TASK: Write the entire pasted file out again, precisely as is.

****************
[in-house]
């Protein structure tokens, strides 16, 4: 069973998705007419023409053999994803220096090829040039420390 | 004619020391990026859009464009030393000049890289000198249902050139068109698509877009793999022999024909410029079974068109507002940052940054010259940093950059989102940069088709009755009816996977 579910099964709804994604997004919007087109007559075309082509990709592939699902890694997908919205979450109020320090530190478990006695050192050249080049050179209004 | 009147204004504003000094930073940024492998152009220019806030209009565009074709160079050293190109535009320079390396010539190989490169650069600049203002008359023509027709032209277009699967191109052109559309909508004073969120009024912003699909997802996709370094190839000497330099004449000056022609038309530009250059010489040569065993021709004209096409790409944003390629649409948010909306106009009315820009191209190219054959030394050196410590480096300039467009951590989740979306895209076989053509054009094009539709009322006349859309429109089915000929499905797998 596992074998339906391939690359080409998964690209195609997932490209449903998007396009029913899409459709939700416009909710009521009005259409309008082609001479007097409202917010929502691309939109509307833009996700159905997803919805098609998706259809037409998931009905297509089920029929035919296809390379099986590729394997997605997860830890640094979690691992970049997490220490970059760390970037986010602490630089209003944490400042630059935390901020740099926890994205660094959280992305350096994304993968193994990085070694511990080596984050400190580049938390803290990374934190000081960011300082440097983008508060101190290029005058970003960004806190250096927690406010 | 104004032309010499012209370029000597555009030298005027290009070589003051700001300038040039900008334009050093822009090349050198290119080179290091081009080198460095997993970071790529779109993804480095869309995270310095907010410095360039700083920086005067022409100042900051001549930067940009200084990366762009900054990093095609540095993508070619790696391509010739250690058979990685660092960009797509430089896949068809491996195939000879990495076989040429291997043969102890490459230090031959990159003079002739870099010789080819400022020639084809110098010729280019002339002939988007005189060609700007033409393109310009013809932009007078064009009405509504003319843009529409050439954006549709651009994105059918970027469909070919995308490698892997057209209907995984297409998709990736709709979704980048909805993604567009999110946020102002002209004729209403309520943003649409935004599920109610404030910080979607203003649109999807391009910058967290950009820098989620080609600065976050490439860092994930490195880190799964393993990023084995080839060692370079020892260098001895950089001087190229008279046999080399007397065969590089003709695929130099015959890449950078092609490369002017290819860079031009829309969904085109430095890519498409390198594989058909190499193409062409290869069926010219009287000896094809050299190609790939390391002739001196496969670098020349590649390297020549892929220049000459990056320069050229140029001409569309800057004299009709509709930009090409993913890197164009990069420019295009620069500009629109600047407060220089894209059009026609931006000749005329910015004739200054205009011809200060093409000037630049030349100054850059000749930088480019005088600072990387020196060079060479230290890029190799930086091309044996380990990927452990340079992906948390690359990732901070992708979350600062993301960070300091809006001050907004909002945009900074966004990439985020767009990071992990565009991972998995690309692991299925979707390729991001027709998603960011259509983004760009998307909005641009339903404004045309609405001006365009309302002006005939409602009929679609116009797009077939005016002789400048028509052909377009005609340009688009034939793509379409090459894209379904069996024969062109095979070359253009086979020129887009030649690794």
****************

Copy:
[in-house]
């Protein structure tokens, strides 16, 4: 069973998705007419023409053999994803220096090829040039420390 | 004619020391990026859009464009030393000049890289000198249902050139068109698509877009793999022999024909410029079974068109507002940052940054010259940093950059989102940069088709009755009816996977 579910099964709804994604997004919007087109007559075309082509990709592939699902890694997908919205979450109020320090530190478990006695050192050249080049050179209004 | 009147204004504003000094930073940024492998152009220019806030209009565009074709160079050293190109535009320079390396010539190989490169650069600049203002008359023509027709032209277009699967191109052109559309909508004073969120009024912003699909997802996709370094190839000497330099004449000056022609038309530009250059010489040569065993021709004209096409790409944003390629649409948010909306106009009315820009191209190219054959030394050196410590480096300039467009951590989740979306895209076989053509054009094009539709009322006349859309429109089915000929499905797998 596992074998339906391939690359080409998964690209195609997932490209449903998007396009029913899409459709939700416009909710009521009005259409309008082609001479007097409202917010929502691309939109509307833009996700159905997803919805098609998706259809037409998931009905297509089920029929035919296809390379099986590729394997997605997860830890640094979690691992970049997490220490970059760390970037986010602490630089209003944490400042630059935390901020740099926890994205660094959280992305350096994304993968193994990085070694511990080596984050400190580049938390803290990374934190000081960011300082440097983008508060101190290029005058970003960004806190250096927690406010 | 104004032309010499012209370029000597555009030298005027290009070589003051700001300038040039900008334009050093822009090349050198290119080179290091081009080198460095997993970071790529779109993804480095869309995270310095907010410095360039700083920086005067022409100042900051001549930067940009200084990366762009900054990093095609540095993508070619790696391509010739250690058979990685660092960009797509430089896949068809491996195939000879990495076989040429291997043969102890490459230090031959990159003079002739870099010789080819400022020639084809110098010729280019002339002939988007005189060609700007033409393109310009013809932009007078064009009405509504003319843009529409050439954006549709651009994105059918970027469909070919995308490698892997057209209907995984297409998709990736709709979704980048909805993604567009999110946020102002002209004729209403309520943003649409935004599920109610404030910080979607203003649109999807391009910058967290950009820098989620080609600065976050490439860092994930490195880190799964393993990023084995080839060692370079020892260098001895950089001087190229008279046999080399007397065969590089003709695929130099015959890449950078092609490369002017290819860079031009829309969904085109430095890519498409390198594989058909190499193409062409290869069926010219009287000896094809050299190609790939390391002739001196496969670098020349590649390297020549892929220049000459990056320069050229140029001409569309800057004299009709509709930009090409993913890197164009990069420019295009620069500009629109600047407060220089894209059009026609931006000749005329910015004739200054205009011809200060093409000037630049030349100054850059000749930088480019005088600072990387020196060079060479230290890029190799930086091309044996380990990927452990340079992906948390690359990732901070992708979350600062993301960070300091809006001050907004909002945009900074966004990439985020767009990071992990565009991972998995690309692991299925979707390729991001027709998603960011259509983004760009998307909005641009339903404004045309609405001006365009309302002006005939409602009929679609116009797009077939005016002789400048028509052909377009005609340009688009034939793509379409090459894209379904069996024969062109095979070359253009086979020129887009030649690794």